Filed under: Advanced Economies, Asia, Economic research, Employment, Financial Crisis, Fiscal policy, growth, IMF, International Monetary Fund, Investment, Reform | Tagged: Abenomics, Bank of Japan, deflation, deleveraging, inflation, investment, Japan, labor market, small and medium-sized enterprises, structural changes, structural reform, subsidiaries | Leave a comment »
Posted on March 18, 2015 by iMFdirect
By Vitor Gaspar, Richard Hughes, and Laura Jaramillo
Fortune, wrote Machiavelli five hundred years ago in The Prince, is like a violent river. She “shows her power where virtue has not been put in order to resist her and therefore turns her impetus where she knows that dams and dikes have not been made to contain her.” Managing the ebb and flow of government’s fiscal fortunes poses similar challenges today. We need a risk-based approach to fiscal policymaking that applies a systematic analysis of potential sources of fiscal vulnerabilities. This method would help countries detect potential problems early, and would allow for institutional changes to build resilience.
Filed under: Advanced Economies, Economic research, Emerging Markets, Finance, Financial Crisis, Fiscal, Fiscal policy, Government, growth, International Monetary Fund, Public debt, Reform | Tagged: euro area, Fiscal Monitor, fiscal policy, inflation, Japan, oil prices, public finances, spillover | Leave a comment »
Posted on February 12, 2015 by iMFdirect
By Nigel Chalk and Jarkko Turunen
The remarkable collapse in the price of oil—a key global price that has virtually halved in the space of just a few months—has received a lot of attention lately.
Meanwhile, another significant shift has taken place in recent months that is just as surprising and has wide-reaching global implications—the dramatic drop in long-term U.S. Treasury bond yields. The last time we saw 10-year Treasury bond yields this low was in early May 2013. As many will remember, this didn’t last long and when it corrected, it set off a burst of volatility across emerging markets.
Filed under: Advanced Economies, Economic Crisis, Economic research, Emerging Markets, Finance, Fiscal policy, growth, IMF, International Monetary Fund, Investment | Tagged: bond yields, emerging market, inflation, interest rates, market volatility, oil prices, U.S., U.S. Federal Reserve, United States | Leave a comment »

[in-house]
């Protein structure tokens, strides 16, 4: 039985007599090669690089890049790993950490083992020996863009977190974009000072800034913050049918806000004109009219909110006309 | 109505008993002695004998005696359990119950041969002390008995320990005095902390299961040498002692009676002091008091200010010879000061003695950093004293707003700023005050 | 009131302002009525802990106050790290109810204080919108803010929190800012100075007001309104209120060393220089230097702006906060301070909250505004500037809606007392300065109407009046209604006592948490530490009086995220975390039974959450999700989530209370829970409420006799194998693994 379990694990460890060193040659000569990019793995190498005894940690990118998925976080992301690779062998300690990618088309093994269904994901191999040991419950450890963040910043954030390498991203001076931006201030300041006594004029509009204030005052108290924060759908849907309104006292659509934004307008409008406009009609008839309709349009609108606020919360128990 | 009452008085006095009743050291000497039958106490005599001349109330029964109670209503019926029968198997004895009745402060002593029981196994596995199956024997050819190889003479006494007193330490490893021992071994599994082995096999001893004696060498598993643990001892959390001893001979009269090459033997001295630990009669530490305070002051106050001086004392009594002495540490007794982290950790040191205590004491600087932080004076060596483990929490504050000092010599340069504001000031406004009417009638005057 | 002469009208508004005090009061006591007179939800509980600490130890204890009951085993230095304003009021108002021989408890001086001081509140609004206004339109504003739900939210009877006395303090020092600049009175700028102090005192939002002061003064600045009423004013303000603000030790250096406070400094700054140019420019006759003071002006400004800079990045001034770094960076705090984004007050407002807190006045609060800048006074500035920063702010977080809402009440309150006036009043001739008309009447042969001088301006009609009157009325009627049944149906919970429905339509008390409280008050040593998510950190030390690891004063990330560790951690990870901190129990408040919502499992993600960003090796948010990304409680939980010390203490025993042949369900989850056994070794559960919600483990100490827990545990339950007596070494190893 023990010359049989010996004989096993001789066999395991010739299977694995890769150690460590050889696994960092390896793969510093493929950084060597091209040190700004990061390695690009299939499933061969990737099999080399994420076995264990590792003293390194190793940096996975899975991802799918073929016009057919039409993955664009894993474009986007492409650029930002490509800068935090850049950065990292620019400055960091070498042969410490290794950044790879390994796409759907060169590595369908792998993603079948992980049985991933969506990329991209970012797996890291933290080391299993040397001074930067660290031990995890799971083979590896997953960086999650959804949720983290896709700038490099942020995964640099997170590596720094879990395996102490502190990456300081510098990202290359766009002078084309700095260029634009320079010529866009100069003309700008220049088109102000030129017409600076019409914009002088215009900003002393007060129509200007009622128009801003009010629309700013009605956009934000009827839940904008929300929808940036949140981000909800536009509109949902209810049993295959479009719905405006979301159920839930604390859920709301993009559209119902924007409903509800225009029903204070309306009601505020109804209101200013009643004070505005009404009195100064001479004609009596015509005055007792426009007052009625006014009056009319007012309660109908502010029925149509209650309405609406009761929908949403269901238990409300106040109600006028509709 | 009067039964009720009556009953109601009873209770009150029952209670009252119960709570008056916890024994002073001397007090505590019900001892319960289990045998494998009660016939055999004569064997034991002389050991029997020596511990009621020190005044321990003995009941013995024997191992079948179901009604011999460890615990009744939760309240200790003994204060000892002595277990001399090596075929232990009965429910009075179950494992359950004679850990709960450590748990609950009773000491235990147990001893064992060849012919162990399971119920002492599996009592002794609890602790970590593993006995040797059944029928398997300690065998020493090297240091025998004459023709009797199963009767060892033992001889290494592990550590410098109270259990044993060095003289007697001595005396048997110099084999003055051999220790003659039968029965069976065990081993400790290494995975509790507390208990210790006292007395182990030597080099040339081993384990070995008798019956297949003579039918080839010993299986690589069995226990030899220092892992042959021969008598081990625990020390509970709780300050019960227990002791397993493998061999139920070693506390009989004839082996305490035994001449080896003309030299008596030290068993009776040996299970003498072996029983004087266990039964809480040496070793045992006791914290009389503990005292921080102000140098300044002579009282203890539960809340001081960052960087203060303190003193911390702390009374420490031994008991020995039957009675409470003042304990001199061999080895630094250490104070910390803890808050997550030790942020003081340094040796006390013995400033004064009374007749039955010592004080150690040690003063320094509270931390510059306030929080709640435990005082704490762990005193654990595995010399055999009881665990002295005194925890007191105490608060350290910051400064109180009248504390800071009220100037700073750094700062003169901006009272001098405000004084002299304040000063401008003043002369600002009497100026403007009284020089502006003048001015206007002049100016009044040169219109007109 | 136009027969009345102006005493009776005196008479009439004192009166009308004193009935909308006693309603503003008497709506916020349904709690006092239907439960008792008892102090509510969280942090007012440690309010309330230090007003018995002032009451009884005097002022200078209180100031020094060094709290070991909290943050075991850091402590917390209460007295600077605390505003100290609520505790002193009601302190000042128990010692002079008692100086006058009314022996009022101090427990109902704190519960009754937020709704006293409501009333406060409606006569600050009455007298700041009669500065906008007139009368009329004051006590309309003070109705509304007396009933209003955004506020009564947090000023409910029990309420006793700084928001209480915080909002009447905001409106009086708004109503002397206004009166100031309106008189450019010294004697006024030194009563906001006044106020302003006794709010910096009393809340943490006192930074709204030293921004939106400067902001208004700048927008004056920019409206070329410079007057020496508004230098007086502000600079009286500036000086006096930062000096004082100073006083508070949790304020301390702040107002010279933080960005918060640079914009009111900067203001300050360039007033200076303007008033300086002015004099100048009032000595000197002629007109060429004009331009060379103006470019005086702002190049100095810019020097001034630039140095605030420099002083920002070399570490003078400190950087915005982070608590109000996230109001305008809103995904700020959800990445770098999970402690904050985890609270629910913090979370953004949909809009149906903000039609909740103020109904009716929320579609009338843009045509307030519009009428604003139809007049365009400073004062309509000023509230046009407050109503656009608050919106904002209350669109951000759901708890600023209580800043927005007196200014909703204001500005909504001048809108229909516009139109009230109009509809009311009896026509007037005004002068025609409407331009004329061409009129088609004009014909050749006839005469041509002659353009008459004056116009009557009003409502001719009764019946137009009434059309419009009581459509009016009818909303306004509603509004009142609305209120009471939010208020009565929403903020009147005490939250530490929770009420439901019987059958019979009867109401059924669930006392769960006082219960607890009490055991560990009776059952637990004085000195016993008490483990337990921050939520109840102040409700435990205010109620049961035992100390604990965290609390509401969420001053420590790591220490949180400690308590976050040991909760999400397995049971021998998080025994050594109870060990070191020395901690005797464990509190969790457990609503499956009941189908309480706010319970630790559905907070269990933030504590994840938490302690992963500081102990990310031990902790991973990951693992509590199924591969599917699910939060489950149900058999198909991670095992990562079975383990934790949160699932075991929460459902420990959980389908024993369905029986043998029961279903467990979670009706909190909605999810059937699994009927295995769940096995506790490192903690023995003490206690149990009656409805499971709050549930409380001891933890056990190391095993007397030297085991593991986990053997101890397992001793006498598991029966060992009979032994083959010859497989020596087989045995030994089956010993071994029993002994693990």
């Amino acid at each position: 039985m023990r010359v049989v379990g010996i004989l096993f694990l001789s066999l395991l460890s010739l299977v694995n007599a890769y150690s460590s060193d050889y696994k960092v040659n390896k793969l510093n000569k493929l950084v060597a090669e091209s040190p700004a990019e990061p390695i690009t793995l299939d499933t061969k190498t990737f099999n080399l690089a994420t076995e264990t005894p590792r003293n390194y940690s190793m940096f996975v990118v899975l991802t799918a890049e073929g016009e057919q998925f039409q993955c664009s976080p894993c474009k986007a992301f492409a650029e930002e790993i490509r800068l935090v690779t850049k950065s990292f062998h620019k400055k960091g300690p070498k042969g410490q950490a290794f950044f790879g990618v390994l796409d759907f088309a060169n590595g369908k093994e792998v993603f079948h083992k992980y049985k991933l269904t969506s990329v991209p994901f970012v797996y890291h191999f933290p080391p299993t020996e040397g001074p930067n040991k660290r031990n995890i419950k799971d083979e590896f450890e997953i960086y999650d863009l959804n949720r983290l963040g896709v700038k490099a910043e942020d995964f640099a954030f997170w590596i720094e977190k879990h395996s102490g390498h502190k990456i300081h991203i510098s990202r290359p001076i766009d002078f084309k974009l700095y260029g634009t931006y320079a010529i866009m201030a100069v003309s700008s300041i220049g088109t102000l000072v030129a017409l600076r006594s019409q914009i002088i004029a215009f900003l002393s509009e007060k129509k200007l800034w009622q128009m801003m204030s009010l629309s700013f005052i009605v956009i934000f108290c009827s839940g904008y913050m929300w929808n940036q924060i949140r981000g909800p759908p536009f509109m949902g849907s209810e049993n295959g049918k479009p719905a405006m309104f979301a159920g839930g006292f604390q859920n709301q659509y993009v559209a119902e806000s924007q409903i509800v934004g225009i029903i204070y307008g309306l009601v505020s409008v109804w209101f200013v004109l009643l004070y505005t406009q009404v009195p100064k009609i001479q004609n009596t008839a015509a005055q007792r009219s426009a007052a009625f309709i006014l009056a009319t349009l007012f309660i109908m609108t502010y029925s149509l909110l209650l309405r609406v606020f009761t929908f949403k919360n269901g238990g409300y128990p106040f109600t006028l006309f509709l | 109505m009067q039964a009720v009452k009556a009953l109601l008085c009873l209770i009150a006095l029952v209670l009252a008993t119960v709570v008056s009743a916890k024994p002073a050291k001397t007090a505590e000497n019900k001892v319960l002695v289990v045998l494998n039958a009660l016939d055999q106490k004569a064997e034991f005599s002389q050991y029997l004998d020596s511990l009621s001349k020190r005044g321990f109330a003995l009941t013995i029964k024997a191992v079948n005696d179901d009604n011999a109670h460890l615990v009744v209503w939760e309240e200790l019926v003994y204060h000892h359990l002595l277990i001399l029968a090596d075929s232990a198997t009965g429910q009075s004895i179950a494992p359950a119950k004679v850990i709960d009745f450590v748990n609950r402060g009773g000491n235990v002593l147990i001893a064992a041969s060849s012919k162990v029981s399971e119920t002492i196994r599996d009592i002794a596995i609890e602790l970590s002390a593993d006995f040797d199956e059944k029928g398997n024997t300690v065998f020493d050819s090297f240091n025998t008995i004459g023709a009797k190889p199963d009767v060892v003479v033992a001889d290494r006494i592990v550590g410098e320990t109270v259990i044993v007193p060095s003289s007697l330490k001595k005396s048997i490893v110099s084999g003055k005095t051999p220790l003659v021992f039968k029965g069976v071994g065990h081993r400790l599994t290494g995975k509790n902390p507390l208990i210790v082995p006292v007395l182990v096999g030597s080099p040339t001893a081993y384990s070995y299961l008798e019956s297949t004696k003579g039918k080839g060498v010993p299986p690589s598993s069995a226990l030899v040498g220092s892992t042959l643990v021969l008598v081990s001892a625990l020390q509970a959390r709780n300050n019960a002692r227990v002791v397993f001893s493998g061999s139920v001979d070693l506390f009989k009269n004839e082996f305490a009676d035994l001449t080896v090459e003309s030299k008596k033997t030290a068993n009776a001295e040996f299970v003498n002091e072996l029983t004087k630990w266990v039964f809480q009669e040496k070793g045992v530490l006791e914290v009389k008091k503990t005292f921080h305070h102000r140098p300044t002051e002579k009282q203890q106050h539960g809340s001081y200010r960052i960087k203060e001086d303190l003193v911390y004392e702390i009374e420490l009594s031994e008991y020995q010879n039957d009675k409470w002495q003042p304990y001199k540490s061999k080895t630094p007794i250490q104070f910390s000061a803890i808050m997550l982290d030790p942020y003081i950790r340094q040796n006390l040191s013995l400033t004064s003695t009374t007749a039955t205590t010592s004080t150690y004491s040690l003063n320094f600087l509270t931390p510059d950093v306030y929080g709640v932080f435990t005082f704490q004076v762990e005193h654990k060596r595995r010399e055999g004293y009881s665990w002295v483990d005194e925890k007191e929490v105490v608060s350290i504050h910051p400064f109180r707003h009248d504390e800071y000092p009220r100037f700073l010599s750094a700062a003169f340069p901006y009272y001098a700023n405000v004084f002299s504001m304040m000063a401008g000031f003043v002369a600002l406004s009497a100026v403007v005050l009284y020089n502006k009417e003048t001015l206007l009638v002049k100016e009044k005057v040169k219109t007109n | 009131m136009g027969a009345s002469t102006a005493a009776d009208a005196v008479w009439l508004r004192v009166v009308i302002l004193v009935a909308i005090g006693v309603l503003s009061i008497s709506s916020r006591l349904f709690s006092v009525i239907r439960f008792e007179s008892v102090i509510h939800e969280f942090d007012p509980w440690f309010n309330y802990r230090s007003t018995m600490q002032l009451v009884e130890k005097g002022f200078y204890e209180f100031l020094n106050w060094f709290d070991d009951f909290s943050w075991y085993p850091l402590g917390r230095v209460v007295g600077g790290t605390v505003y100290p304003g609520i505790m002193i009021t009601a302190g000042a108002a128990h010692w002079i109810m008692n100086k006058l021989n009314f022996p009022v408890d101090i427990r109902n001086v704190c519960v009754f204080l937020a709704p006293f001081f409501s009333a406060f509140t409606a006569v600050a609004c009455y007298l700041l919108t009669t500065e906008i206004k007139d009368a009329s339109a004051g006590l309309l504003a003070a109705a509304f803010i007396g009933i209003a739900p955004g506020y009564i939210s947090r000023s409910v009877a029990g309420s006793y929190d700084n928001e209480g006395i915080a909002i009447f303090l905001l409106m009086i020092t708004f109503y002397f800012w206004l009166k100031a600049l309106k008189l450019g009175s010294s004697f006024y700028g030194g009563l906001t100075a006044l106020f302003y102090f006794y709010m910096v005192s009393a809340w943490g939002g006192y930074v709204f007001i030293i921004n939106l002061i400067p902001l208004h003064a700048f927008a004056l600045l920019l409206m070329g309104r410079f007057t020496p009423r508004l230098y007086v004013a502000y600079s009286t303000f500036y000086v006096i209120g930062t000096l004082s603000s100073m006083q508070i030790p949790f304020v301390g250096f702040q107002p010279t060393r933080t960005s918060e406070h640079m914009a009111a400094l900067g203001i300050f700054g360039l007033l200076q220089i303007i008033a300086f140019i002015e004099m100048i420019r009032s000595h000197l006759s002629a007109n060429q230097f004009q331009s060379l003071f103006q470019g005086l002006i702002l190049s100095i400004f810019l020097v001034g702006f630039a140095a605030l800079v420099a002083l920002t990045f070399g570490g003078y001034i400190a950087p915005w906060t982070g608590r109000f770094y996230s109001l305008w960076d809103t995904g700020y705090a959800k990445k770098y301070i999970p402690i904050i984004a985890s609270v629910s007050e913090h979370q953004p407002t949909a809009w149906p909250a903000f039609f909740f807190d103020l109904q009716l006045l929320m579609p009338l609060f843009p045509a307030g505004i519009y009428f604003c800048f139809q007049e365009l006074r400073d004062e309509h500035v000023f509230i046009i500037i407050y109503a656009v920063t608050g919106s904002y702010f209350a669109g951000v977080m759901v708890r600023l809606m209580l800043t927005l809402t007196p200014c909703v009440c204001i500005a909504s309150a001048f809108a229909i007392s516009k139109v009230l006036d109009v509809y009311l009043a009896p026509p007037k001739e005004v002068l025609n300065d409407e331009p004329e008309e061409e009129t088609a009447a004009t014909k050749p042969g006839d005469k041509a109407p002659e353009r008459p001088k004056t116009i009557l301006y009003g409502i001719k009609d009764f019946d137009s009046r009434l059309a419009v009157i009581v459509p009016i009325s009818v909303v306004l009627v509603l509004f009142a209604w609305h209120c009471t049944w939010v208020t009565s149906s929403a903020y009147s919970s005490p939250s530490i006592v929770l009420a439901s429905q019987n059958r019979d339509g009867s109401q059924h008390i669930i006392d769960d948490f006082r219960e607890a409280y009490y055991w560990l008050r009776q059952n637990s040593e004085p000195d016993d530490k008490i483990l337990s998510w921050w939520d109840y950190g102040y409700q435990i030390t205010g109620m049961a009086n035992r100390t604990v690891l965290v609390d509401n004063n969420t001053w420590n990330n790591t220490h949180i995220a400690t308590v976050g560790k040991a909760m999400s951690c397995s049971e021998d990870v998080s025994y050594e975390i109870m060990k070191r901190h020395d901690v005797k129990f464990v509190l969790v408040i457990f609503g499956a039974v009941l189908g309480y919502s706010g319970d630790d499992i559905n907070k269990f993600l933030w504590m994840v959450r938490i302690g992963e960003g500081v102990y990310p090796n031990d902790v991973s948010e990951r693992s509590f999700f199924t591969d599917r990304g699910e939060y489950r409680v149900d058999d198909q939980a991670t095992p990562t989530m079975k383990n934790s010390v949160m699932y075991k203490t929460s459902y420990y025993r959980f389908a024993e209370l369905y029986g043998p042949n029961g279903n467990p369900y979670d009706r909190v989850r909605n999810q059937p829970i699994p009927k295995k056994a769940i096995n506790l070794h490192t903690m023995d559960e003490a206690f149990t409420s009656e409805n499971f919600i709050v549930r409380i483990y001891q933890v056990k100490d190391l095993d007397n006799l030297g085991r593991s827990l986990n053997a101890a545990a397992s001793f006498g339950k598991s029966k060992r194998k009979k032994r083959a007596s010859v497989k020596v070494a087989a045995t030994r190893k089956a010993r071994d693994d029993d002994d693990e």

Posted on February 11, 2015 by iMFdirect
By Christopher Jarvis
(Version in عربي)
Egypt currently faces what may seem to be conflicting objectives. On the one hand, there’s an urgent need to restore economic stability—by achieving lower budget deficits, public debt and inflation, and adequate foreign exchange reserves. At the same time, there’s a long-standing need to achieve better standards of living—with more jobs, less poverty, and better health and education systems—one of the key reasons why people took to the streets in 2011.
Some might think that those two goals don’t go together—that the actions needed to reduce the budget and external deficits will necessarily take away from jobs and growth. But that’s not true. Some of the same policies that will improve Egypt’s financial situation can also help improve living standards.
Filed under: Economic Crisis, Economic outlook, Economic research, Employment, Financial Crisis, Government, growth, IMF, International Monetary Fund, Investment, Middle East, Public debt, Reform | Tagged: Arab Spring, Article IV, education, Egypt, fiscal deficit, health, inflation, infrastructure, jobs, Middle Eas, poverty, public debt, structural reform, tourism, unemployment | Leave a comment »